Balochis­tan needs to har­ness its own re­sources

Pakistan Observer - - EDITORIALS & COMMENTS -


new govern­ment pre­sented its first budget for the next fis­cal year fo­cus­ing par­tic­u­larly on in­vest­ment, in­fra­struc­ture, com­mu­ni­ca­tion, wa­ter and en­ergy and se­cu­rity sit­u­a­tion. An­other piv­otal fea­ture of the doc­u­ment is the cre­ation of over three thou­sand jobs in the govern­ment de­part­ments for the youth. In view of its back­ward­ness, we wel­come the mea­sures an­nounced in the budget, hop­ing that these will at least ad­dress some of the ba­sic prob­lems faced by the Prov­ince.

Nev­er­the­less, the im­por­tant and sur­pris­ing fac­tor of the budget is that out of the to­tal out­lay of Rs 289 bil­lion ru­pees, the Prov­ince will only con­trib­ute Rs 9 bil­lion while the re­main­ing en­tire amount will be pro­vided by the Fed­eral govern­ment. This re­buts the crit­i­cism of the Se­na­tors and MNAs be­long­ing to the Prov­ince who miss no op­por­tu­nity both within and out­side the Par­lia­ment, crit­i­ciz­ing the Fed­er­a­tion for ‘met­ing out step-moth­erly at­ti­tude’ to­wards Balochis­tan. Un­doubt­edly, the Prov­ince is rich in nat­u­ral and min­eral re­sources and it can en­hance its rev­enues multi-fold pro­vided ef­forts are geared up to­wards the ex­ploita­tion of those pre­cious re­sources, which so far have not been put in use due to se­cu­rity rea­sons as well as other im­ped­i­ments. One of the main rea­sons that the Prov­ince is lag­ging be­hind in de­vel­op­ment is the men­ace of cor­rup­tion that is per­me­at­ing in dif­fer­ent de­part­ments there. Re­cov­ery of a trea­sure of lo­cal and for­eign cur­rency and a size­able quan­tity of gold from the res­i­dence of Pro­vin­cial Fi­nance Sec­re­tary Mush­taq Raisani is enough a proof to sub­stan­ti­ate our ob­ser­va­tion. Any­way be­ing the linch­pin of CPEC project, Balochis­tan will get the most from this mega project, which will in­deed open up new av­enues of op­por­tu­ni­ties and gen­er­ate im­mense eco­nomic ac­tiv­i­ties in the so far back­ward Prov­ince. No doubt, im­ple­men­ta­tion of CPEC and full op­er­a­tional­iza­tion of Gwadar Port will give a quan­tum jump to the rev­enues of Balochis­tan, yet we be­lieve that both Fed­eral and Pro­vin­cial Govts will have to give a se­ri­ous thought to ex­ploit Balochis­tan’s so far undis­cov­ered re­sources in­clud­ing gold, cop­per, gas and oil. Do­ing so will change des­tiny not only of en­tire Prov­ince but the whole coun­try.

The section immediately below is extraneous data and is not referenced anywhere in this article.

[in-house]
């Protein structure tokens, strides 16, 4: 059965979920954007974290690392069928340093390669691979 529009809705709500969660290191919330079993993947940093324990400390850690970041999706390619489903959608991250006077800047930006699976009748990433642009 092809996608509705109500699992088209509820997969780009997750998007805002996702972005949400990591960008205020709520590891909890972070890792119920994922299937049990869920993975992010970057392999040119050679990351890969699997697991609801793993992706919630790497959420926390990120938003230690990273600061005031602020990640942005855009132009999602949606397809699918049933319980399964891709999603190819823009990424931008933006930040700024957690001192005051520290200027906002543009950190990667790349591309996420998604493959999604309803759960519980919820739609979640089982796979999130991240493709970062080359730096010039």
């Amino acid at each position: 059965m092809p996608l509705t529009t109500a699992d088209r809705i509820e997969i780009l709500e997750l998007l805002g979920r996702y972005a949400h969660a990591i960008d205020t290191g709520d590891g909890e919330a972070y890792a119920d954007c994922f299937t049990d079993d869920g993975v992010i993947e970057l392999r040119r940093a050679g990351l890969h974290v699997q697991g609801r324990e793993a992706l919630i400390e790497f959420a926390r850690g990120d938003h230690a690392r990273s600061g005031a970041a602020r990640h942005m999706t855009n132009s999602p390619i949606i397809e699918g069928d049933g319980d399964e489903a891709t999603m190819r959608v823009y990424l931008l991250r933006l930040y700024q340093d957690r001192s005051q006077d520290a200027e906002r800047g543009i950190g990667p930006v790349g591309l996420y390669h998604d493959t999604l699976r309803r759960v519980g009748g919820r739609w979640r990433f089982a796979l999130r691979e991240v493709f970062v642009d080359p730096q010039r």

AN ob­server once said that if you dig deep into Mid­dle East pol­i­tics, you will find oil. He prob­a­bly meant it as a pun, but it is true that much that has hap­pened in the Mid­dle East in re­cent times is, in one way or the other, re­lated to oil pol­i­tics. The lead­ing West­ern coun­tries (USA, Bri­tain and France) sought to dom­i­nate the Mid­dle East po­lit­i­cally, since early in the 20th cen­tury, with a view to ex­ploit its im­mense oil re­sources. Bri­tain dom­i­nated Iran to con­trol its oil till the 1950s. When the na­tion­al­ist govern­ment of Dr. Mosad­degh sought to na­tion­alise the oil in­dus­try, he was over­thrown in a CIA/ Bri­tish in­tel­li­gence coup in 1953. The Shah of Iran there­after worked hand-in-hand with the USA and re­ceived full Amer­i­can back­ing till the Is­lamic Revo­lu­tion in 1979. In the case of Saudi Ara­bia and the Per­sian Gulf coun­tries, oil was the main pivot on which the US and Europe de­vel­oped their re­la­tions. The US sup­port for Is­rael has also been, in part, re­lated to safe­guard­ing its oil in­ter­ests in the Mid­dle East.

Oil was first dis­cov­ered in USA in 1859. The first find in the Mid­dle East was in 1908 at Mas­jed Soleiman in Iran. The eco­nomic uses of oil be­came ap­par­ent with the growth of the au­to­mo­bile in­dus­try, but its mil­i­tary uses came to the fore in the First World War. Ever since, oil is re­garded as a cru­cial re­source


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